The African technology path to be reviewed

An 8-member panel established last month is expected to guide the AU through the review of CPA’s (the Science and Technology Consolidated Plan of Action) achievements and failings, and later present its findings to a ministerial conference in Brazzaville, Congo in November.

Berhanu Abegaz, executive director of the African Academy of Sciences (AAS), urged the panel to insist on appropriate policies to promote science, technology and innovation adding that it is difficult to get rid of poverty unless an inclusive innovation, involving the people in poverty, is implemented.

Ismail Serageldin, director of Egypt’s Library of Alexandria, said they are not just producing a document but their focus will be on contributing to a movement as well as get heads of state and government to serve as champions.

He added that the recommendations made should prioritize promotion of skills and practices needed for economic development and focus on putting forward products generated from indigenous knowledge.

According to Shem Wandiga, managing trustee at the Centre for Science and Technology Innovations, Kenya, the AU member states’ rich natural and mineral resources being misused by foreigners and sold at low prices should have their value increased to help develop middle level economies.

Value to the resources cannot be added without adopting and adapting science, technology and innovations, he said.

CPA officially authorised by AU heads of states and governments in 2006, was aimed to turn African countries from resource-based to innovation-led knowledge economies.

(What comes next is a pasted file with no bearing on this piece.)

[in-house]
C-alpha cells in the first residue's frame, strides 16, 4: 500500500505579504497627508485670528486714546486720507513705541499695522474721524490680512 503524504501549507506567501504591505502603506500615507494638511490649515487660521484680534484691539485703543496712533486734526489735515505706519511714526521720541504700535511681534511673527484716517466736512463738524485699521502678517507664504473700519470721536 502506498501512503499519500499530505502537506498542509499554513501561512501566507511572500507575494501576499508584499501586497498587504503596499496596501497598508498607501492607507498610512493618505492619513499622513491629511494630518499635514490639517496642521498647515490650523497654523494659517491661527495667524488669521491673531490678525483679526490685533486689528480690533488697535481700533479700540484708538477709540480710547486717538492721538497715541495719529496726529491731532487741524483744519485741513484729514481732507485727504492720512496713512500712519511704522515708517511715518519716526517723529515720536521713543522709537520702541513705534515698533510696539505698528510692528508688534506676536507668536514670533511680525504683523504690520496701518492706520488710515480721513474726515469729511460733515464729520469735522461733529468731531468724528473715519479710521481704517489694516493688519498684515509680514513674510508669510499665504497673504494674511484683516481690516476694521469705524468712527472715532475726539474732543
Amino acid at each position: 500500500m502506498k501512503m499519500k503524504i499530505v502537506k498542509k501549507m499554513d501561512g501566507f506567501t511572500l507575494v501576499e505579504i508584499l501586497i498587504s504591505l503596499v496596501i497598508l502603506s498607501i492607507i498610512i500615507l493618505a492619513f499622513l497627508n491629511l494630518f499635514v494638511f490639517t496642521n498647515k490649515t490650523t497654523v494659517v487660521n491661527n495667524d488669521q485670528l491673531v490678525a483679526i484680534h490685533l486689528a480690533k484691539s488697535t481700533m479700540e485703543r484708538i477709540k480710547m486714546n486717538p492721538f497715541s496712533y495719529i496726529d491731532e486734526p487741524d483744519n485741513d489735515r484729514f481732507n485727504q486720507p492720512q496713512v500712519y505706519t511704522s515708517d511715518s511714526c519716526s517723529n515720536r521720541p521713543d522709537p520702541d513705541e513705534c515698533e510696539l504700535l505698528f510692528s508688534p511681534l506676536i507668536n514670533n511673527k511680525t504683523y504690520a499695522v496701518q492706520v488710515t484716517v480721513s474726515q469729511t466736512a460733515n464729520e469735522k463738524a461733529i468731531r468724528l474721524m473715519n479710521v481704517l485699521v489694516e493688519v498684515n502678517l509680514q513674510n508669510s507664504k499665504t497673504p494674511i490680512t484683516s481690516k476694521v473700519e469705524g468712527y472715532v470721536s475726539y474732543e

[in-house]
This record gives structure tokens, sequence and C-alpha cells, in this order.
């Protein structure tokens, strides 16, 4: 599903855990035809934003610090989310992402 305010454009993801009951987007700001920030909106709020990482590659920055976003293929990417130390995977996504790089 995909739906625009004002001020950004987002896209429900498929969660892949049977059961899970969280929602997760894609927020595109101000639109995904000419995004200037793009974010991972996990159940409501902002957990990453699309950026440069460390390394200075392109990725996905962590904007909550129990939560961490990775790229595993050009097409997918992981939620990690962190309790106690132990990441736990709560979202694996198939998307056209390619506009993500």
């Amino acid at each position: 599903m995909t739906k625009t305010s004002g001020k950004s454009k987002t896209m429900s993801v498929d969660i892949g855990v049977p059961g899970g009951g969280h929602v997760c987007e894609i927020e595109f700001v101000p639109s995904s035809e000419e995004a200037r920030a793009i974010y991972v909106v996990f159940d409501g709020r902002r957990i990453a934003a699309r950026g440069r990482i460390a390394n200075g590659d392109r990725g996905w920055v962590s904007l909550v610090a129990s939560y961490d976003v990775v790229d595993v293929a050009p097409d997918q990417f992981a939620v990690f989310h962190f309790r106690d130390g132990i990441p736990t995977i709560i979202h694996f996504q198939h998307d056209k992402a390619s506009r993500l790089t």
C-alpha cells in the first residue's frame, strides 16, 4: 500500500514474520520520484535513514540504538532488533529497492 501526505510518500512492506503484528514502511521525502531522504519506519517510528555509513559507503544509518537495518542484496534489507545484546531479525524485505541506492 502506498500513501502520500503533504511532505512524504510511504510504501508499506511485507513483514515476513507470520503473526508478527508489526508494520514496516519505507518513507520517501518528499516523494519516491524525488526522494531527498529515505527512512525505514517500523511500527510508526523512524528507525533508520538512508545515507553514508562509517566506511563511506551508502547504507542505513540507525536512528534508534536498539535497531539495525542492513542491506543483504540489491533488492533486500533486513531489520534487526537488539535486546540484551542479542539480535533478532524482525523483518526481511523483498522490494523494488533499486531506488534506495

CPA’S has had a few achievements such as the African Science and Technology Indicators Initiative, which for the first time in Africa published a survey of science and innovation, and also the creation of prizes such as the AU Scientific Awards programme. Its failures were in the coordination of science aid and also in the set up of an African Science fund.

Established on July 9, 2002, AU is made up of 54 countries. It was formed a as a successor of the OAU organization of African Unity. The union’s objectives include promotion of unity and solidarity among African States.

In 2005, science ministers in the African union (AU) set up a high level road map of scientists to bring new innovative ideas in its path.

The achievements of AU remain hidden because of lack of assessment. The body needs a group of experts to help it take stock and suggest its next step, according to Calestous Juma, professor at Harvard University and a co-chair of the new panel.

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